Dear Alice,

I am a parent who needs help guiding a teen. My son is an excuse maker! He never admits that he could be the cause of anything negative in his life. If he strikes out in baseball, it was the sun's fault for shining in his eyes; if he gets in trouble at school, it is ALWAYS the teacher's fault. No matter the problem, big or small, it is an excuse! We want to help him take responsibility for himself because the future can be difficult for him if he never accepts responsibility for anything. Help... what should we do for our excuse maker? He makes good grades, is popular, and is a very good kid. WE NEED HELP.

Dear Reader,

As a parent, it can be difficult and frustrating to see your child developing behaviors or patterns that you would rather not see. Of course, this is part of healthy care-giving behavior — to want your child to grow up to be a well-rounded, responsible individual. The challenge is to instill these values while also letting a kid learn some things for her/himself. No doubt, this is often hardest to balance while raising teenagers, as they discover who they are and what they want from their own lives. As you said, teenagers are learning to take responsibility.

People — children, adolescents, and adults alike — may turn to excuses when giving explanations for their actions (or inactions!) for many reasons. Take a few moments to think about how excuses, justifications, and rationalizations have played a role in your own life. No need to be embarrassed: everyone has used this tactic at some point or another. For example, excuses can:

  • Be a way to protect yourself when you feel vulnerable — perhaps when you feel unsure of yourself ,when you feel as if you’ve done something wrong, or may disappoint someone;
  • Buy extra time to figure something out; or
  • Get an intrusive questioner off your back.

Of course, excuses can also keep folks from uncovering the true meanings of their actions, thus creating obstacles to fulfilling their goals. As you ponder how you'd like to address your concerns with your son, think about how your own behavior may contribute to the situation. For example, is there anything you may be doing that encourages him to feel as though he needs to make excuses? Perhaps you have certain standards or consistently question WHY he's done something. Could your son have picked up his justification strategies from you or someone close to him (such as another family member, a friend, or a teacher)? Building an awareness of what your son may be reacting to can help you break down the situation better.

Now, onto the conversation with your son. When you sit down to talk about his behavior, remember that given his tendency, you'll want to make even more of an effort to make him feel supported. It’s possible that if he feels attacked, he may dive straight into excuse-making mode. Pick a time that's quiet but casual, such as while preparing dinner or walking the dog. Try to keep this discussion between the two of you — a polite request for other family members to find something else to do during this time may be in order. You may want to practice what you plan to say or talk with a counselor or health promotion professional about the best ways to work through a potentially difficult talk. The following pointers are good to use anytime you find yourself in a challenging conversation:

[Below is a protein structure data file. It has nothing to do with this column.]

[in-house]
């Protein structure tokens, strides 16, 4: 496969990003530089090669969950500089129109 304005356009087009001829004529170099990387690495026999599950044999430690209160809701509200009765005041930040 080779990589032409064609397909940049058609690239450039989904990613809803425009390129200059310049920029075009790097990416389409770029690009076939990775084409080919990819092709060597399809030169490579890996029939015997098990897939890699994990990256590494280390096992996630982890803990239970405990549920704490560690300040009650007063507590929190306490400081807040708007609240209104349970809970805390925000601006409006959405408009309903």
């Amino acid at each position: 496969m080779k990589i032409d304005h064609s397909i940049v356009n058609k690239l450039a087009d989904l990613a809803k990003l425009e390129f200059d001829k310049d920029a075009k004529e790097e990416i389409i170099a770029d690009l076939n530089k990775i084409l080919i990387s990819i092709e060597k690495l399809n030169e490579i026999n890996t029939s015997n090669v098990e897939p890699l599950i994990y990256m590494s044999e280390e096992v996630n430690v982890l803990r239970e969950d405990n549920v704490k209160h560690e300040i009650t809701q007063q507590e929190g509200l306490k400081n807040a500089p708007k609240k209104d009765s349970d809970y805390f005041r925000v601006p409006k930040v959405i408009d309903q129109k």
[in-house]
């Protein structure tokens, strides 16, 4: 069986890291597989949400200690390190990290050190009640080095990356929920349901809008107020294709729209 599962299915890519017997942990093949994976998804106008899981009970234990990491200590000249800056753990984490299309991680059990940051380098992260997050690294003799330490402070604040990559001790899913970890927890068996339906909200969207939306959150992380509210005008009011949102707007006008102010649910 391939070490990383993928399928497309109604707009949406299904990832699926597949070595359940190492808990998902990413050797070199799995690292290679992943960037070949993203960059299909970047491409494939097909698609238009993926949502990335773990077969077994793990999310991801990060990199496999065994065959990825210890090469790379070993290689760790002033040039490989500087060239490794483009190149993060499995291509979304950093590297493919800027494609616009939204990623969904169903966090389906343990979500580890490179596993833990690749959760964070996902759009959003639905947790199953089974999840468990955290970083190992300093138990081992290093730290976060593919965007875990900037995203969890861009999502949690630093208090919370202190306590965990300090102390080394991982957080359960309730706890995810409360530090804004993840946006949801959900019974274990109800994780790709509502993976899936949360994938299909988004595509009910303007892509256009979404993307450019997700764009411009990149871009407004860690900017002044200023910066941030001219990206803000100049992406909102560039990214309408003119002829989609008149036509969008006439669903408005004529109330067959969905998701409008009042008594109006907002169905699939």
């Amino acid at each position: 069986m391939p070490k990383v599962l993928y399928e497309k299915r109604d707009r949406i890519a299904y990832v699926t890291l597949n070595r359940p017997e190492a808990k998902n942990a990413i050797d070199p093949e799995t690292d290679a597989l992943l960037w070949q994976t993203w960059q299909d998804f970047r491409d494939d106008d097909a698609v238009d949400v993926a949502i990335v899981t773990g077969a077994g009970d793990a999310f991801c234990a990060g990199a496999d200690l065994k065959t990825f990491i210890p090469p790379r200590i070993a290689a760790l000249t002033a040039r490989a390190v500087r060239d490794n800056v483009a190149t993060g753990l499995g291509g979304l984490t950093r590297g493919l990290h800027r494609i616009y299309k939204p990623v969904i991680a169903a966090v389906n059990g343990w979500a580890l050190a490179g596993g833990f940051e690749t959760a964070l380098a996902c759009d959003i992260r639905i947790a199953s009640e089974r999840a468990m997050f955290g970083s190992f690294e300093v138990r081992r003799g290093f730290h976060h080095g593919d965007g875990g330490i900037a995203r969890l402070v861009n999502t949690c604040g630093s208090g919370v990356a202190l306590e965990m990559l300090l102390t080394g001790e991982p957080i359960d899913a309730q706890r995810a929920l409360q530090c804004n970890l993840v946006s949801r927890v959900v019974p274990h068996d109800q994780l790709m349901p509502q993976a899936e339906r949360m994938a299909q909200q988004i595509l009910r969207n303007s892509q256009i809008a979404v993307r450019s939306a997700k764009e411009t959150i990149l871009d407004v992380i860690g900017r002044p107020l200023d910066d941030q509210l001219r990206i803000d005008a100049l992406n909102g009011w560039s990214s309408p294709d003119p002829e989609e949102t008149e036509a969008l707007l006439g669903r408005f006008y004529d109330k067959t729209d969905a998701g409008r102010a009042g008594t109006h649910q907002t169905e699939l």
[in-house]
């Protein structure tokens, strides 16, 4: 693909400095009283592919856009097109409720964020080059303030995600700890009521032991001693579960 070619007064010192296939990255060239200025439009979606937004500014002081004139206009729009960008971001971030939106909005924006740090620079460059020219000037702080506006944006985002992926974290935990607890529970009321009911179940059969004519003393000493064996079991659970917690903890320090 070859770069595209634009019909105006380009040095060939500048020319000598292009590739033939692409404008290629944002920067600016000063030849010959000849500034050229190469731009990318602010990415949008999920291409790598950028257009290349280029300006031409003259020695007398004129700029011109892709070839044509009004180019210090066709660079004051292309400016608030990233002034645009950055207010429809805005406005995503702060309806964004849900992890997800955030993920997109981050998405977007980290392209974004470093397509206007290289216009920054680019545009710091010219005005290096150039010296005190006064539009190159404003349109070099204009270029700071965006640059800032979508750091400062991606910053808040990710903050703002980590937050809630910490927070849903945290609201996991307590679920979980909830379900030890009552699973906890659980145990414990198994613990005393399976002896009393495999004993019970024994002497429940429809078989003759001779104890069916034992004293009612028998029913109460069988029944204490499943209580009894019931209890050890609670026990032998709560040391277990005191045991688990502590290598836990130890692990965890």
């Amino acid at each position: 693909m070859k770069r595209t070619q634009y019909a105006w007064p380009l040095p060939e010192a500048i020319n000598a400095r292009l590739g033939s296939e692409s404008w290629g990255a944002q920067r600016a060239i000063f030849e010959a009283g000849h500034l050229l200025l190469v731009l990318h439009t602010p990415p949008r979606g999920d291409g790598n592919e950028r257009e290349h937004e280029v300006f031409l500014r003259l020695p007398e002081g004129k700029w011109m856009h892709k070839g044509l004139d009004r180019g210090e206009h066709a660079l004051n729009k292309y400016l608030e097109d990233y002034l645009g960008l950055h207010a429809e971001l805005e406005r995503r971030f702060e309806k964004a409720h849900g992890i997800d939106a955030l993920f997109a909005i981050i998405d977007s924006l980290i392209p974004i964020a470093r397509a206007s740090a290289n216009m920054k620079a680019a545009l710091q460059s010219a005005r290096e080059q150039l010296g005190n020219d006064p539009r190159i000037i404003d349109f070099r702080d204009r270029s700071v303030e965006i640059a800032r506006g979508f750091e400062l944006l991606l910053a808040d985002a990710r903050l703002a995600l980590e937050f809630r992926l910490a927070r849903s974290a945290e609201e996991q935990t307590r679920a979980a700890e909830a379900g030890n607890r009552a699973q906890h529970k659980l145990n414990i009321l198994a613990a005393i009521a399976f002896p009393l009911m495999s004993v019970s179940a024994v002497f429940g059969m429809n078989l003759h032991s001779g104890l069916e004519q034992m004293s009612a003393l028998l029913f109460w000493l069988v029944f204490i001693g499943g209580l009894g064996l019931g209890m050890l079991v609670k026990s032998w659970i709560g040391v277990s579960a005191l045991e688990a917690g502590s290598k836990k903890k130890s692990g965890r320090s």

• Speak with a calm, caring tone. If it’s comfortable for both of you, try to make eye contact. Mirror his positions with yours and be aware of your own body language. For example, sit if he's sitting and try to keep your arms uncrossed.
  • Focus on your main concern. Try to resist the temptation to throw a number of issues into the same pot, such as the cleanliness of his room, progress on homework, etc.
  • Use specific examples, such as the ones you wrote about in your question. This will help your son understand what you're saying, rather than denying it all together.
  • Talk about your observations, and then ask for his interpretations. For example, "Last week, when you were called in by the principal, it seemed like you thought it was the teacher's fault. I know that no situation is ever clear-cut. It seemed to me as though you felt that you had to make an excuse for what happened. What do you think?"
  • Ask open-ended questions, such as, "What do you think was happening?"; "What do you see as the reasons for that?”; and, "What was it that made you feel that way?"
  • Explain why the excuse-making worries you. Remember to focus on the positive reasons for not making excuses, rather than the negative results you envision if he doesn't stop. You can say something like, "You are clearly so smart, and so many people enjoy spending time with you. There's no need for you to feel as if one or two mistakes could mean the end of the world. I know that you're a good kid. By taking responsibility for your actions, everyone else will have a chance to know it, too."
  • Provide a related example from your own life, especially one from when you were a teenager, or even an event or interaction that happened recently. This will show him that you can relate to how he feels.
  • Clarify the difference between reasons and excuses. See if you can help him understand that sometimes people have very valid reasons for things happening the way they do and other times they just use a plausible excuse as a way of deferring.

This discussion can be an opportunity to try out new patterns of communication between you and your son. Together, the two of you can help him come to terms with the role his actions have in his life's course. This may seem tough, and you may feel reluctant to face the ways in which you may have influenced the patterns that your son has developed, but it is possible. You might just have to bite the bullet this time... so watch out for those excuses.

 

Alice!

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